Budget is important to everyone! Even with the money to spend, families don’t want to pay top dollar for insurance unless they’re absolutely sure it will be worth it and will provide the needed care. So aside from budget, it’s important to think about:

Whether or not you want to see the same doctor;

Whether it’s important that you may need a referral to see a specialist

 

The answers to these questions will determine what type of insurance you need.

 

Here are the different types of plans you’ll see with your insurance agencies:

 

HMO (Health Maintenance Organization):

Main features:

  • You MUST see an in-network provider - meaning, a provider that your carrier covers UNLESS you have a medical emergency (e.g., visit an ER).  So if you’d like to stick with your current doctor, you’ll need to make sure they’re in the carrier search database before you sign up for the plan.
  • You will need to get a referral from your doctor before seeing a specialist. So if you, for example, need to see an allergy specialist or an ear nose and throat doctor, you’ll need for your general practitioner to give you a referral before you make an appointment your insurance will pay for.
  • HMO plans typically carry less out-of-pocket expenses throughout the year.

 

PPO (Preferred Provider Organization): 

Main features:

  • You can select out-of-network providers to work with, and your insurance plan will still cover your care at a higher cost;
  • You don’t need a referral to see a specialist
  • The downside is there are often higher out-of-pocket costs associated with PPOs.

 

EPO (Exclusive Provider Organization):

Main features:

  • You are required to see an in-network provider, unless you’re having a medical emergency
  • You do not need a referral to see a specialist
  • EPO plans give you a pool of local providers you can choose from. 

 

POS (Point of Service Plan):

Main features: 

  • You don’t need to see an in-network doctor, though out-of-network providers will be more expensive to visit;
  • You DO need a referral to see a specialist

 

Making the comparison

If you truly want to stick with a primary care physician you’ve been seeing, narrowing down your choices is a bit easier. In this case, you’ll either need to go with a PPO or POS, OR you’ll need to only work with HMO or EPO plans under which your provider can offer care.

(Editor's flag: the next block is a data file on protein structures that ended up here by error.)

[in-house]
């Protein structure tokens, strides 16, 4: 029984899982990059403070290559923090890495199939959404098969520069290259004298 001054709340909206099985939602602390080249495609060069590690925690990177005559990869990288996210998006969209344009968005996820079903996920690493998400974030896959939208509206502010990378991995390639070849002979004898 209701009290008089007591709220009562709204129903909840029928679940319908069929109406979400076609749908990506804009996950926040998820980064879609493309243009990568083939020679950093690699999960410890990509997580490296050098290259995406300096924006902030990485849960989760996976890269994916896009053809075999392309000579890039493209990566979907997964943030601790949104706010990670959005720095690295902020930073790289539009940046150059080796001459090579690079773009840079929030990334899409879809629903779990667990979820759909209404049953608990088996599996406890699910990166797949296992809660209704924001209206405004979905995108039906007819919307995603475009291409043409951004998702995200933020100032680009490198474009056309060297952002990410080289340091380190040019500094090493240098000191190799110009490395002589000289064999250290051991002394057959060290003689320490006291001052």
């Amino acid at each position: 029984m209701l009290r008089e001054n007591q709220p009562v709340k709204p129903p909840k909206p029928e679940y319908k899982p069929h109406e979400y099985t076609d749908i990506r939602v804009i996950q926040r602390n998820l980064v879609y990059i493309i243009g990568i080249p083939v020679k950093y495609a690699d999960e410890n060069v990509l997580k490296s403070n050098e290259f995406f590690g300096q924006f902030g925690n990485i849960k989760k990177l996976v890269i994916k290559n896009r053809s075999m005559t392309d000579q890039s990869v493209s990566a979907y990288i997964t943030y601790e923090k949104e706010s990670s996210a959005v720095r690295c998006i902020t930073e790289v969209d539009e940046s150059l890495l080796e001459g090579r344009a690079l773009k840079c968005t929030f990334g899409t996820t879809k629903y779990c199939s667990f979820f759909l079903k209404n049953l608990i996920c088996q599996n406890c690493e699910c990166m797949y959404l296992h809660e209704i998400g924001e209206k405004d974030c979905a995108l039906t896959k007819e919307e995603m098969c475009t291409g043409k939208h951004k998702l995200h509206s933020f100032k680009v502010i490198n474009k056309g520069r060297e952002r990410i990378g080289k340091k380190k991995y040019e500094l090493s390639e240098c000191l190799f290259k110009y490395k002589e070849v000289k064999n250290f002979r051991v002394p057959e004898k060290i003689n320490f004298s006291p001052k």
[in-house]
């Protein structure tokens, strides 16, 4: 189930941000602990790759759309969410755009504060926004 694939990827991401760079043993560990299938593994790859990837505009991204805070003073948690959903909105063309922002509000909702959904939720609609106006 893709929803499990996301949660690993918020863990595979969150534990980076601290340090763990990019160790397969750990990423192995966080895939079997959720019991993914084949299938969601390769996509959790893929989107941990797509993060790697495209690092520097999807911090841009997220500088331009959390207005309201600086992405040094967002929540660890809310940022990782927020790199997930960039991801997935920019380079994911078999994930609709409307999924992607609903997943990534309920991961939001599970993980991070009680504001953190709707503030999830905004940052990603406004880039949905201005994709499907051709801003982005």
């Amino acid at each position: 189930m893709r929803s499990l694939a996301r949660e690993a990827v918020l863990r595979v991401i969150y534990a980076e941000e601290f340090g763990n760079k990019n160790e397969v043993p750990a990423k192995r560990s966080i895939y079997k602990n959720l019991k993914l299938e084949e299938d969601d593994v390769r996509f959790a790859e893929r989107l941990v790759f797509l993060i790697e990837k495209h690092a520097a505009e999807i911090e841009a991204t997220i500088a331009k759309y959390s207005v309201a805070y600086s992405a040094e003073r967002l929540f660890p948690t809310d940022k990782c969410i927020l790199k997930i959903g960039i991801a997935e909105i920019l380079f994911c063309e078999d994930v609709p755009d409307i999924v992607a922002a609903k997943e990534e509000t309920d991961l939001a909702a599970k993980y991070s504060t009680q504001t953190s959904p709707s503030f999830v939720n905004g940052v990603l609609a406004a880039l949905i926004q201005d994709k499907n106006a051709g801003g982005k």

To make this easy, when you begin your healthcare search, any HMO or EPO plan carriers offer databases that can be easily searched to see if your current doctor works with them - or, you can always call your physician to get an idea of what insurance companies they work with.

If you’re less picky about your doctor, then you can move on to your next set of criteria: making sure your basic needs are covered.

 

Tailoring your health insurance plan to your needs

 

This is where things get granular. Do you have specific medical conditions that require certain drugs or care? What about needing vision or dental? Whether you’re independently shopping through an agency or carrier or you’re looking at metal plans, some plans come with dental and vision and some don’t. You can sift through plans based on your specific needs at this point, getting rid of plans you know don’t fit the bill.

 

Health premiums, deductibles, copays and more

 

Now that your basics are covered, it’s time to understand the numbers. It’s important not just to focus on that monthly premium number, but to look at a few other metrics you’ll see as part of your plan:

 

  • Deductible. This is the amount you’ll need to pay before your care will be covered in full by your insurance company. 
  • Copayments. You may see something on your insurance card that lists out your copay for a visit to a GP or family physician. This is typically between $30-50. This is the amount you’ll pay after you meet your insurance minimum deductible for the year.
  • Coinsurance. This amount refers to a percentage of money you’ll pay up to your deductible amount if you need a medical procedure or to go to the doctor. Once you’ve met your deductible, you won’t need to worry about co-pay. Your annual out of pocket maximum, either for yourself or for your family, is listed on your policy and is the maximum amount you will pay for insurance in a calendar year. 

 

Let’s say you require a major unplanned surgery that costs $3000. Your deductible is high - $5300 - so that your monthly payments are a little lower. At 30% coinsurance, you’d need to pay $900 for the procedure as well as whatever copay you’re responsible for.

 

With a higher deductible, you’ll pay a lower monthly premium. Lower deductibles mean paying a little more out of pocket every month. Here’s where your individual needs kick in - if you think you’ll be using your plan for several doctor visits or major surgery, it makes financial sense to go with the lower deductible plans. 

 

Weigh these decisions based on what you’re looking to pay monthly for you and your family and on your healthcare situation to see what’s best.

 

Healthcare comparison: A 500-foot view

 

Looking at all the potential options might feel overwhelming at first, but it’s all about narrowing your choices down to the few that work best for you, your budget and your family’s needs, then picking the most appealing based on what you expect to happen in the year ahead.

 

Another option is to let us do the work for you! We’re always happy to find potential solutions for our customers, and to let the carriers compete for your business so you can get exactly what you need at rates you can afford.

 

Standing By To Help You

Our licensed benefits advisors are standing by to help you with any questions you may have.

Call (877) THE-HALO